Niwot Ridge Resources
A Source of Information for Mission Critical Software Systems, Management Processes, and Strategies
The following publications are available for downloading. These documents represent the work product of Niwot Ridge Consulting. Some are conference papers, others are works produced for clients (then edited for publication), and others are provided for your reading enjoyment.
Designing, managing, and deploying successful software projects is one of the most significant challenges encountered by modern business organizations. Never before has Information Technology (IT) played a more important role in bringing competitive advantage to an organization. Yet, IT has never before been more complex. In the past, the mainframe paradigm provided turnkey solutions to complex business problems. The functionality was provided by the software vendor, which may have also been the hardware vendor. The business processes were adapted to this functionality. As these processes evolved it was discovered that the systems were not sufficiently flexible or adaptable to meet the new demands of business. The introduction of distributed processing provided a means to deal with the inflexibility and monolithic nature of these legacy applications.
The use of an architecture–centered development process for delivering information technology began with the introduction of client / server based systems. Early client/server and legacy mainframe applications did not provide the architectural flexibility needed to meet the changing business requirements of the modern manufacturing organization. With the introduction of Object Oriented systems, the need for an architecture–centered process became a critical success factor. Object reuse, layered system components, data abstraction, web based user interfaces, CORBA, and rapid development and deployment processes all provide economic incentives for object technologies. However, adopting the latest object oriented technology, without an adequate understanding of how this technology fits a specific architecture, risks the creation of an instant legacy system.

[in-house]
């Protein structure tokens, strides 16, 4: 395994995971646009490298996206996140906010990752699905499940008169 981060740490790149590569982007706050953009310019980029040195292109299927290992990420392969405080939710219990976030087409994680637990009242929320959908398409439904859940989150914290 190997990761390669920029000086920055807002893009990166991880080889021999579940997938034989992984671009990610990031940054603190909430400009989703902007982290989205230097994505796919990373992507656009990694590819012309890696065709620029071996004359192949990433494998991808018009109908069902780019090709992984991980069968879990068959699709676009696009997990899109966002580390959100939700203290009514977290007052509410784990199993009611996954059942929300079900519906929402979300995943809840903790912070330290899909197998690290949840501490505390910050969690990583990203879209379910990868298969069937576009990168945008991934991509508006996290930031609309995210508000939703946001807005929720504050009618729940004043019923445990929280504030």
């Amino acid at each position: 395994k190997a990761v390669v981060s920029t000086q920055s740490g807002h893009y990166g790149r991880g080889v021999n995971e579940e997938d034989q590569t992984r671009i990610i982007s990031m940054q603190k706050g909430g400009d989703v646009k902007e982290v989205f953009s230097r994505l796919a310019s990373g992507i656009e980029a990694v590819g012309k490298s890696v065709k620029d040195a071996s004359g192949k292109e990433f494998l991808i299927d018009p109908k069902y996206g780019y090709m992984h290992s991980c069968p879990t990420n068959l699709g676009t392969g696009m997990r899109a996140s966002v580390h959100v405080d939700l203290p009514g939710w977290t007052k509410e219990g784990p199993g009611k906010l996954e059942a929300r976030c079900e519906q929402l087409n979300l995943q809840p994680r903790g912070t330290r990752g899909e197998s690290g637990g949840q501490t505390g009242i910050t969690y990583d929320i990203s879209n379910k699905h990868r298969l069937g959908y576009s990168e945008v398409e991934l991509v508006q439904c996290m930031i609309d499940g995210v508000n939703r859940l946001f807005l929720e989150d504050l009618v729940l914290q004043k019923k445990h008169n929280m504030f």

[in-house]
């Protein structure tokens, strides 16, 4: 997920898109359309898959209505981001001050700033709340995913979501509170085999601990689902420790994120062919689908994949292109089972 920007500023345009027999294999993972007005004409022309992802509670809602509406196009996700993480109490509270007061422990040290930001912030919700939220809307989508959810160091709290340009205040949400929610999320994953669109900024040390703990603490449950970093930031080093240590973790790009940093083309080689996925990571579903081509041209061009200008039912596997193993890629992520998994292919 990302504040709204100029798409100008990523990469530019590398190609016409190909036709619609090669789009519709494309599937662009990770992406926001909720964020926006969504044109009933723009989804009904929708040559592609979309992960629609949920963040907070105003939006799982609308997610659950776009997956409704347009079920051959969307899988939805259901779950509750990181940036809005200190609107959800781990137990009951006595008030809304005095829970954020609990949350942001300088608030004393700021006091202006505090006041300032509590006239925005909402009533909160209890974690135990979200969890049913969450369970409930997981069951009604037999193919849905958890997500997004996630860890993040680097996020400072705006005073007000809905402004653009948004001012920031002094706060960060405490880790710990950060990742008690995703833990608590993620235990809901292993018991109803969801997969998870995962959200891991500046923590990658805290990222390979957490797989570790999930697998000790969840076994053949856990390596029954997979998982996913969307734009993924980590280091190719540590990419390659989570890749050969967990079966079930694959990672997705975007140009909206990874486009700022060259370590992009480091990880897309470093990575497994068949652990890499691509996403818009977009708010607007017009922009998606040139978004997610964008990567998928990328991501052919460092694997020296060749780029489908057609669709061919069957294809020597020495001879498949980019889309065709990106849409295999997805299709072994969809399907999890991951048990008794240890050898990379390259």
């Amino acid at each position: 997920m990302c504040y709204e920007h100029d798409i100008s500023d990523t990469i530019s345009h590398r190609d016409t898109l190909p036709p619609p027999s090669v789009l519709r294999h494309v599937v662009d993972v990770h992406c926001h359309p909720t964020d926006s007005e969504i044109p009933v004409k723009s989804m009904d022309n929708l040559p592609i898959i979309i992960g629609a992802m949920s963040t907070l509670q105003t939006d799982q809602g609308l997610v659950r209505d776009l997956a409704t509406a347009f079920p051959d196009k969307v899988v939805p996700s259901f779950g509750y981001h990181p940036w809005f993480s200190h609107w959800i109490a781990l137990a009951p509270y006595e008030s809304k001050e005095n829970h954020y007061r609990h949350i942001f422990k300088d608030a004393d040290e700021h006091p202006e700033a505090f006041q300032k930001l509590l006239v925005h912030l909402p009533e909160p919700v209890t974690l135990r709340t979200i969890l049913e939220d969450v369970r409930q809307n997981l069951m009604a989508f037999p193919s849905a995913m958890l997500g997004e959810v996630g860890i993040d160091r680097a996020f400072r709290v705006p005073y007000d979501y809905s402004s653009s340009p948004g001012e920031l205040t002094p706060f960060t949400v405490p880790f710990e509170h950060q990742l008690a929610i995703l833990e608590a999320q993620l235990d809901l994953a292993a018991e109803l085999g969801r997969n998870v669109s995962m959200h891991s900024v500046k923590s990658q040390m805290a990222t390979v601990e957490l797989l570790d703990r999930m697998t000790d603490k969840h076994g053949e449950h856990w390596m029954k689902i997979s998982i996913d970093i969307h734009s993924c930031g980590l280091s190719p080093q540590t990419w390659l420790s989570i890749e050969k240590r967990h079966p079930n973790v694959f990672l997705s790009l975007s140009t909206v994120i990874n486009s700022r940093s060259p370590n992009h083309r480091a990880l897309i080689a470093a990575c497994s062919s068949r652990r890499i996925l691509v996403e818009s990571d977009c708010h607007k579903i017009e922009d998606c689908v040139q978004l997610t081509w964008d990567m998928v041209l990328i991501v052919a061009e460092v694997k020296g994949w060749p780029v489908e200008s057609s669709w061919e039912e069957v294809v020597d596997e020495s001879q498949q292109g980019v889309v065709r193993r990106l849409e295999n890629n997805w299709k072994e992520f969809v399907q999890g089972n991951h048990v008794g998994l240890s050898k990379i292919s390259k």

The role of Risk Assessment and Risk Management is to continuously Identify, Analyze, Plan, Track, Control, and Communicate the risks associated with a project. The Webster’s definition of risk is the possibility of suffering a loss. Risk in itself is not bad. Risk is essential to progress and failure is often a key part of learning. Managing risk is a key part of success. This document describes the foundations for conducting a risk assessment of a large-scale system development project. Such a project will likely include the procurement of Commercial Off The Shelf (COTS) products as well as their integration with legacy systems.
Strategy is creating fit among a company’s activities. The success of a strategy depends on doing many things well – not just a few. The things that are done well must operate within a close nit system. If there is no fit among the activities, there is no distinctive strategy and little to sustain the strategic deployment process. Management then reverts to the simpler task of overseeing independent functions. When this occurs operational effectiveness determines the relative performance of the organization.